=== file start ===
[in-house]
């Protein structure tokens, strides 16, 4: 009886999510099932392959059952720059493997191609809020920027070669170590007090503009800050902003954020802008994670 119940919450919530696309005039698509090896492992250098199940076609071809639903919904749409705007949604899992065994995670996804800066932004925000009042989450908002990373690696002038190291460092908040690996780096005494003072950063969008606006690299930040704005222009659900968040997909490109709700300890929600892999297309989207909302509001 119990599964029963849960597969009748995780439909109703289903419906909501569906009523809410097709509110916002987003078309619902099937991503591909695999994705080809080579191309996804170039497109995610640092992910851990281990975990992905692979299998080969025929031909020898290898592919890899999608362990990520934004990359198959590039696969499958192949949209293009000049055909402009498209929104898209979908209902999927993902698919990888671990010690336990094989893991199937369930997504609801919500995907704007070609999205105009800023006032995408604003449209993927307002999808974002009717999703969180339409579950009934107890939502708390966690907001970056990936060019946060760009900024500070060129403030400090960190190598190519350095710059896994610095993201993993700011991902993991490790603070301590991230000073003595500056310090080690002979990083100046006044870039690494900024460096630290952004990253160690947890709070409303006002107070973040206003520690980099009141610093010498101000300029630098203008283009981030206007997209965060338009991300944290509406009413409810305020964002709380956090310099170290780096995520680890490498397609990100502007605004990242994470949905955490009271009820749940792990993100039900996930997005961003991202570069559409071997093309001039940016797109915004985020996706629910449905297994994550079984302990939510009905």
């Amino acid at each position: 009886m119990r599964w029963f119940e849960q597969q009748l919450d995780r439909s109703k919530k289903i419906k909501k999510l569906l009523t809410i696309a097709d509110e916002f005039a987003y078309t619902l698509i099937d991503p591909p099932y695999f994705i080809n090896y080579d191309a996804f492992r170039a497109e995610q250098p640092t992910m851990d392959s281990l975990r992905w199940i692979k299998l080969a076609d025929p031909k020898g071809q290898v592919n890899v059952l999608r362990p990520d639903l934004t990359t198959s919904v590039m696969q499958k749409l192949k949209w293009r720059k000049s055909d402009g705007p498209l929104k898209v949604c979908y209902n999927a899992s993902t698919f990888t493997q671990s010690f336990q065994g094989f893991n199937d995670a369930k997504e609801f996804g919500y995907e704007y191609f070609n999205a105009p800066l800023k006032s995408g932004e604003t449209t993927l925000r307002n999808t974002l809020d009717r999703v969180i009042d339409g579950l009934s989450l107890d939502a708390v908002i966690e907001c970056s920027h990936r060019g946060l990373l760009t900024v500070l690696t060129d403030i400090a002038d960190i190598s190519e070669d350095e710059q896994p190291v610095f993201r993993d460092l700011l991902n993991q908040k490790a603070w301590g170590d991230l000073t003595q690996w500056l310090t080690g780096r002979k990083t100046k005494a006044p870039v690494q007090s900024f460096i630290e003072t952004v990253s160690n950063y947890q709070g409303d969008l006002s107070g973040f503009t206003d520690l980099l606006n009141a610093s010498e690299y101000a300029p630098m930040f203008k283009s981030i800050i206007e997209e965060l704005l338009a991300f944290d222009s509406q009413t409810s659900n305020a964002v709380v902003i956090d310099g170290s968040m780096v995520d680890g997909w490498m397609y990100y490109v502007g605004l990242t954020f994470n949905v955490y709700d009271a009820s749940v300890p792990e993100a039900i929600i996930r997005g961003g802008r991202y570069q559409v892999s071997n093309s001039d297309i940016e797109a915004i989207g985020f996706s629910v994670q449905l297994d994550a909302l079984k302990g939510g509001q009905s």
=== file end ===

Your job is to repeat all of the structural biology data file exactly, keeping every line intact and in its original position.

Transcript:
[in-house]
């Protein structure tokens, strides 16, 4: 009886999510099932392959059952720059493997191609809020920027070669170590007090503009800050902003954020802008994670 119940919450919530696309005039698509090896492992250098199940076609071809639903919904749409705007949604899992065994995670996804800066932004925000009042989450908002990373690696002038190291460092908040690996780096005494003072950063969008606006690299930040704005222009659900968040997909490109709700300890929600892999297309989207909302509001 119990599964029963849960597969009748995780439909109703289903419906909501569906009523809410097709509110916002987003078309619902099937991503591909695999994705080809080579191309996804170039497109995610640092992910851990281990975990992905692979299998080969025929031909020898290898592919890899999608362990990520934004990359198959590039696969499958192949949209293009000049055909402009498209929104898209979908209902999927993902698919990888671990010690336990094989893991199937369930997504609801919500995907704007070609999205105009800023006032995408604003449209993927307002999808974002009717999703969180339409579950009934107890939502708390966690907001970056990936060019946060760009900024500070060129403030400090960190190598190519350095710059896994610095993201993993700011991902993991490790603070301590991230000073003595500056310090080690002979990083100046006044870039690494900024460096630290952004990253160690947890709070409303006002107070973040206003520690980099009141610093010498101000300029630098203008283009981030206007997209965060338009991300944290509406009413409810305020964002709380956090310099170290780096995520680890490498397609990100502007605004990242994470949905955490009271009820749940792990993100039900996930997005961003991202570069559409071997093309001039940016797109915004985020996706629910449905297994994550079984302990939510009905």
């Amino acid at each position: 009886m119990r599964w029963f119940e849960q597969q009748l919450d995780r439909s109703k919530k289903i419906k909501k999510l569906l009523t809410i696309a097709d509110e916002f005039a987003y078309t619902l698509i099937d991503p591909p099932y695999f994705i080809n090896y080579d191309a996804f492992r170039a497109e995610q250098p640092t992910m851990d392959s281990l975990r992905w199940i692979k299998l080969a076609d025929p031909k020898g071809q290898v592919n890899v059952l999608r362990p990520d639903l934004t990359t198959s919904v590039m696969q499958k749409l192949k949209w293009r720059k000049s055909d402009g705007p498209l929104k898209v949604c979908y209902n999927a899992s993902t698919f990888t493997q671990s010690f336990q065994g094989f893991n199937d995670a369930k997504e609801f996804g919500y995907e704007y191609f070609n999205a105009p800066l800023k006032s995408g932004e604003t449209t993927l925000r307002n999808t974002l809020d009717r999703v969180i009042d339409g579950l009934s989450l107890d939502a708390v908002i966690e907001c970056s920027h990936r060019g946060l990373l760009t900024v500070l690696t060129d403030i400090a002038d960190i190598s190519e070669d350095e710059q896994p190291v610095f993201r993993d460092l700011l991902n993991q908040k490790a603070w301590g170590d991230l000073t003595q690996w500056l310090t080690g780096r002979k990083t100046k005494a006044p870039v690494q007090s900024f460096i630290e003072t952004v990253s160690n950063y947890q709070g409303d969008l006002s107070g973040f503009t206003d520690l980099l606006n009141a610093s010498e690299y101000a300029p630098m930040f203008k283009s981030i800050i206007e997209e965060l704005l338009a991300f944290d222009s509406q009413t409810s659900n305020a964002v709380v902003i956090d310099g170290s968040m780096v995520d680890g997909w490498m397609y990100y490109v502007g605004l990242t954020f994470n949905v955490y709700d009271a009820s749940v300890p792990e993100a039900i929600i996930r997005g961003g802008r991202y570069q559409v892999s071997n093309s001039d297309i940016e797109a915004i989207g985020f996706s629910v994670q449905l297994d994550a909302l079984k302990g939510g509001q009905s």